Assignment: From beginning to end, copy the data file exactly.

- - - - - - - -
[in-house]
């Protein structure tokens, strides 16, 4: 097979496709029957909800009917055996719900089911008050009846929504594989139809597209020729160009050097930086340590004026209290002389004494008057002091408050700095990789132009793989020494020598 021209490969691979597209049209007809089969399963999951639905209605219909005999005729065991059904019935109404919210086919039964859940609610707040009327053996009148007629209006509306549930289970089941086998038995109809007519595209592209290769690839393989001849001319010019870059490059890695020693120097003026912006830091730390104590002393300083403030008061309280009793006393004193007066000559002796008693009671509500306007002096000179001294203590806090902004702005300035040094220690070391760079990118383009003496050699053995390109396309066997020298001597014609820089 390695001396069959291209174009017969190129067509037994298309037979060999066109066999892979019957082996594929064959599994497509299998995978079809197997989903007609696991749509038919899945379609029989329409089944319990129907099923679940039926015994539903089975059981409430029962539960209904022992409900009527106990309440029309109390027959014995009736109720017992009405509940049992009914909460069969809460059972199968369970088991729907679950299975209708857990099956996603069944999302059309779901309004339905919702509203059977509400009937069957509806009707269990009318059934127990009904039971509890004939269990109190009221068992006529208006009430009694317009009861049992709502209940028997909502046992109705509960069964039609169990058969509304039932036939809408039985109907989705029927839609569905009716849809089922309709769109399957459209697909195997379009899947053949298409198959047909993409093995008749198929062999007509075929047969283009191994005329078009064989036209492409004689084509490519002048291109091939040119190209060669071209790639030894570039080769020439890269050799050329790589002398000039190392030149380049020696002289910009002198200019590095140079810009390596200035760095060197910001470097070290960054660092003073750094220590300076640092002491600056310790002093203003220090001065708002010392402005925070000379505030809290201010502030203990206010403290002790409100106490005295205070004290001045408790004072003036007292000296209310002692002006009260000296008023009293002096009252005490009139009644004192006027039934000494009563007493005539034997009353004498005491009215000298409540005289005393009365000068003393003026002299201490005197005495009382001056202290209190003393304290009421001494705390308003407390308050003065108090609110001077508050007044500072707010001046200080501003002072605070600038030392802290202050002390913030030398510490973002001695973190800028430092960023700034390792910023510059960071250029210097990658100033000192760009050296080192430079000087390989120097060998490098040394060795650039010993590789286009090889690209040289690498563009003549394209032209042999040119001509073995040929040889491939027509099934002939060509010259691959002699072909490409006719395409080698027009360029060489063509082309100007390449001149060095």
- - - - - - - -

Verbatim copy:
[in-house]
């Protein structure tokens, strides 16, 4: 097979496709029957909800009917055996719900089911008050009846929504594989139809597209020729160009050097930086340590004026209290002389004494008057002091408050700095990789132009793989020494020598 021209490969691979597209049209007809089969399963999951639905209605219909005999005729065991059904019935109404919210086919039964859940609610707040009327053996009148007629209006509306549930289970089941086998038995109809007519595209592209290769690839393989001849001319010019870059490059890695020693120097003026912006830091730390104590002393300083403030008061309280009793006393004193007066000559002796008693009671509500306007002096000179001294203590806090902004702005300035040094220690070391760079990118383009003496050699053995390109396309066997020298001597014609820089 390695001396069959291209174009017969190129067509037994298309037979060999066109066999892979019957082996594929064959599994497509299998995978079809197997989903007609696991749509038919899945379609029989329409089944319990129907099923679940039926015994539903089975059981409430029962539960209904022992409900009527106990309440029309109390027959014995009736109720017992009405509940049992009914909460069969809460059972199968369970088991729907679950299975209708857990099956996603069944999302059309779901309004339905919702509203059977509400009937069957509806009707269990009318059934127990009904039971509890004939269990109190009221068992006529208006009430009694317009009861049992709502209940028997909502046992109705509960069964039609169990058969509304039932036939809408039985109907989705029927839609569905009716849809089922309709769109399957459209697909195997379009899947053949298409198959047909993409093995008749198929062999007509075929047969283009191994005329078009064989036209492409004689084509490519002048291109091939040119190209060669071209790639030894570039080769020439890269050799050329790589002398000039190392030149380049020696002289910009002198200019590095140079810009390596200035760095060197910001470097070290960054660092003073750094220590300076640092002491600056310790002093203003220090001065708002010392402005925070000379505030809290201010502030203990206010403290002790409100106490005295205070004290001045408790004072003036007292000296209310002692002006009260000296008023009293002096009252005490009139009644004192006027039934000494009563007493005539034997009353004498005491009215000298409540005289005393009365000068003393003026002299201490005197005495009382001056202290209190003393304290009421001494705390308003407390308050003065108090609110001077508050007044500072707010001046200080501003002072605070600038030392802290202050002390913030030398510490973002001695973190800028430092960023700034390792910023510059960071250029210097990658100033000192760009050296080192430079000087390989120097060998490098040394060795650039010993590789286009090889690209040289690498563009003549394209032209042999040119001509073995040929040889491939027509099934002939060509010259691959002699072909490409006719395409080698027009360029060489063509082309100007390449001149060095």